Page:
Havdalah can also be useful for making a clear boundary between Shabbat and activities that are not shabbatlik, suitable for Shabbat. If a Jewish organization plans to have an activity Saturday night that would include things they don’t do on Shabbat, like handling money, making Havdalah is a way of underlining that it is no longer Shabbat.

Here’s the Moishe House video, with music performed by Elana Jagoda:

 


Mixed Feelings

December 13, 2013
Shabbat potluck dinner at JFC

Shabbat potluck dinner (Photo credit: otir_im)

Shabbat is coming with such mixed feelings this week.

On the one hand — SHABBAT!  Shabbat is a day of rest, a day of blessing, a day of holiness.  Shabbat!

On the other hand — this Shabbat will be the 1st anniversary of the Newtown massacre. All those children, all those teachers, mown down because … why? We will never know why a disordered young man murdered his mother and all those people. All we know is that a year later, nothing has changed. You can still get a gun without a background check, and there’s still darn little we care to do for people in the depths of a mental health crisis, or for their families. (Yes, I know how he got the guns. I still want that loophole closed, because I want it to be more difficult for people with mental health problems and/or felony records to get guns. Nor do I plan to debate this in comments.)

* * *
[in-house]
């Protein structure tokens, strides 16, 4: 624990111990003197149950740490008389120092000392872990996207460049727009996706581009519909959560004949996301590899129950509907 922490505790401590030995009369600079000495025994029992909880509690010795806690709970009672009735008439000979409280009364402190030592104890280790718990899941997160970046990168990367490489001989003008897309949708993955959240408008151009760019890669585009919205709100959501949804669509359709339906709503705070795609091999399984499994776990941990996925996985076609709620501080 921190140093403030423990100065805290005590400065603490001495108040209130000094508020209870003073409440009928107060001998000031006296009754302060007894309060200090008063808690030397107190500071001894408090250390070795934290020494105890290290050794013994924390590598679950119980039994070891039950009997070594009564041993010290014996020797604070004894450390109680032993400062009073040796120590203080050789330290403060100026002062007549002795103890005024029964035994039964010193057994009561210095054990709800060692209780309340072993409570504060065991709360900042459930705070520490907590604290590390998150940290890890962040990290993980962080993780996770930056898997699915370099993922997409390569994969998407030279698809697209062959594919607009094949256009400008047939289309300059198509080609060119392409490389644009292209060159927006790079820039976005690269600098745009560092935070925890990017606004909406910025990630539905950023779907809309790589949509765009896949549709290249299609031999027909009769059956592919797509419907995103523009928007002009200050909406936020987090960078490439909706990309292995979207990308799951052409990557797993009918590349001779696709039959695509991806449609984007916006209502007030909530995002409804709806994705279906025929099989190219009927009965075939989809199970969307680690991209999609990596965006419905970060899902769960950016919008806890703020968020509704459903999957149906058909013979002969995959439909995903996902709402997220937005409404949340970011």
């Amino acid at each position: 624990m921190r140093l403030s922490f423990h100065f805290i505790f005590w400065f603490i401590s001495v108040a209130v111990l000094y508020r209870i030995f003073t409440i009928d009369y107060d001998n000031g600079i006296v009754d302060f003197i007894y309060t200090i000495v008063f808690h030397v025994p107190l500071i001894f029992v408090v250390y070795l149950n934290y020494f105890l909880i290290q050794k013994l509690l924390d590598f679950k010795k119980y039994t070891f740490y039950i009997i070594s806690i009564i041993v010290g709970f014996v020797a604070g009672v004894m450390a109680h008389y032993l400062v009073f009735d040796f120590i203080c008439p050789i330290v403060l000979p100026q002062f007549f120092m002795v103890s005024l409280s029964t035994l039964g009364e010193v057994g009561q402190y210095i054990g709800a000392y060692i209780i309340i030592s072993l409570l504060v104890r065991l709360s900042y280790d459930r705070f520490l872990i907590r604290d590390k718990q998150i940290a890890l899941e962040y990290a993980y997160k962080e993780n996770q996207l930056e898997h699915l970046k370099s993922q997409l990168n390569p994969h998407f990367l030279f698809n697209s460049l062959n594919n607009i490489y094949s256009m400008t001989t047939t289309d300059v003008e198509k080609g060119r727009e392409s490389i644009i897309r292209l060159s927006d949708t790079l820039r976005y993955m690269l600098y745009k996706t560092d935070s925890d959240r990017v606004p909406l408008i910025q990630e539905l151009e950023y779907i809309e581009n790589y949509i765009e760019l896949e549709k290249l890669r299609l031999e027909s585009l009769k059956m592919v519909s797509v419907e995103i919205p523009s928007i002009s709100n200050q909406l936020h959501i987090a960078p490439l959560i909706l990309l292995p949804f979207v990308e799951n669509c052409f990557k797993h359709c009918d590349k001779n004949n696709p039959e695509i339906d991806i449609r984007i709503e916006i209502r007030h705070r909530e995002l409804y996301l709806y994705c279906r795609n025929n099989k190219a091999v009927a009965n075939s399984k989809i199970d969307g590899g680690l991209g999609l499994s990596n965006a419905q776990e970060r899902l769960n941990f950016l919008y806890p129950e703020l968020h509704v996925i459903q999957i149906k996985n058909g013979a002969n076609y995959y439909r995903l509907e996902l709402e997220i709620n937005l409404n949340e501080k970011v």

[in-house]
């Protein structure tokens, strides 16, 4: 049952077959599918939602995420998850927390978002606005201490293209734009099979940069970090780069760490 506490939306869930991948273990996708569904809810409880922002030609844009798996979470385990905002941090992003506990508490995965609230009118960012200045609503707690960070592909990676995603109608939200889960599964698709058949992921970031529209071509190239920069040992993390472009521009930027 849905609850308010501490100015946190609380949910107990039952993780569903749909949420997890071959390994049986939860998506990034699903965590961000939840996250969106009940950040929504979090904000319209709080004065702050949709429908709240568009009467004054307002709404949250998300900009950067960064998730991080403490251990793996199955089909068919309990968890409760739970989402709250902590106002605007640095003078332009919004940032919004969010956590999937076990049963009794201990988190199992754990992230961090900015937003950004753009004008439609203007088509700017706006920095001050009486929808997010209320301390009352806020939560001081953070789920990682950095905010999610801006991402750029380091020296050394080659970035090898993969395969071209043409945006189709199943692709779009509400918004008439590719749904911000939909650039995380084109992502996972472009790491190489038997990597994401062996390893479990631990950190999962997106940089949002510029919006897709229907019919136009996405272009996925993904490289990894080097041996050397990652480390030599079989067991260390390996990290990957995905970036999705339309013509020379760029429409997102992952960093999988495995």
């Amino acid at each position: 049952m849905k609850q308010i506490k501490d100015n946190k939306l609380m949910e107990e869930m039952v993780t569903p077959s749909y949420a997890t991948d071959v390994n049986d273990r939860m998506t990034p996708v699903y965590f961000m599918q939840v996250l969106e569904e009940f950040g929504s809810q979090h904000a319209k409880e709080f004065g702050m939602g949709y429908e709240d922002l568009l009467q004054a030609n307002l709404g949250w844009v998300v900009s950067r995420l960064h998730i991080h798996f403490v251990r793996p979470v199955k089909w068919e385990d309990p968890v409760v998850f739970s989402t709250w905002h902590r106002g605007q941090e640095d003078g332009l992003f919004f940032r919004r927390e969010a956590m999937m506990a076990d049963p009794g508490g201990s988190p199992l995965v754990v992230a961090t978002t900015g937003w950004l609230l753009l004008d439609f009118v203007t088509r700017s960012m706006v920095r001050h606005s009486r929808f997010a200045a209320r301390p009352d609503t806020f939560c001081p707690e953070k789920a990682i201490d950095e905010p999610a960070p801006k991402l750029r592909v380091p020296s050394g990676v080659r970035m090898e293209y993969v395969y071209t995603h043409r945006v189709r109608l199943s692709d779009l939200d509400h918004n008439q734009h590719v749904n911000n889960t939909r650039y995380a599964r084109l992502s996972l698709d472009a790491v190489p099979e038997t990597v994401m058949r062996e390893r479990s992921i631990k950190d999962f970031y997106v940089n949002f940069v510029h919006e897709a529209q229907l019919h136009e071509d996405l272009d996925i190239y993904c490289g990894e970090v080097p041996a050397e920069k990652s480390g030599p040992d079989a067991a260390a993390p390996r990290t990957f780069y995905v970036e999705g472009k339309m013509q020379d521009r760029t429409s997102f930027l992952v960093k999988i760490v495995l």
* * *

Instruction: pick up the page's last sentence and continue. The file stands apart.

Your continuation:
And on yet another hand — this week I will have my first real Shabbat Open House, the one where I have sent an email to a few of my students and said, “let’s hang out.” I know that some are planning to come. Don’t know about the others. The idea is to just “be” from 3 until havdalah, enjoying each others’ company, playing games, maybe studying, maybe not.  I’ll report back, I promise!

May your Shabbat be a Shabbat of blessing, peace, and remembrance!


Chanukat HaBayit

December 1, 2013
Lighting the Menorahs at the End of the Housewarming

Lighting the Menorahs at the End of the Housewarming

I’m feeling tired and happy. A lot of work came to fruition in the past few days.

First, I came very close to my goal of posting to this blog every day for the month of November, despite the move, despite everything. I missed one day near the beginning, but otherwise, good.  I think the alternative was letting it lie fallow while I went crazy with everything else.

Second, we had the housewarming, the first Shabbat Afternoon Open House. The whole neighborhood was here, and a lot of students, friends, family. Our “Abraham’s tent” with four sides open wide is launched. I’ll continue blogging what I learn about doing Judaism with friends, teaching the process of keeping a hospitable Jewish home.

What did I learn yesterday? That not everything has to be perfect. There were a number of things that were not picture perfect, but that was OK. People had a good time. The neighbors had a chance to compare notes on Linda and me, on the house, and to update each other on all the news. My students know how to find me now, and they are looking forward to classes here at the house. My friends were here with love and support.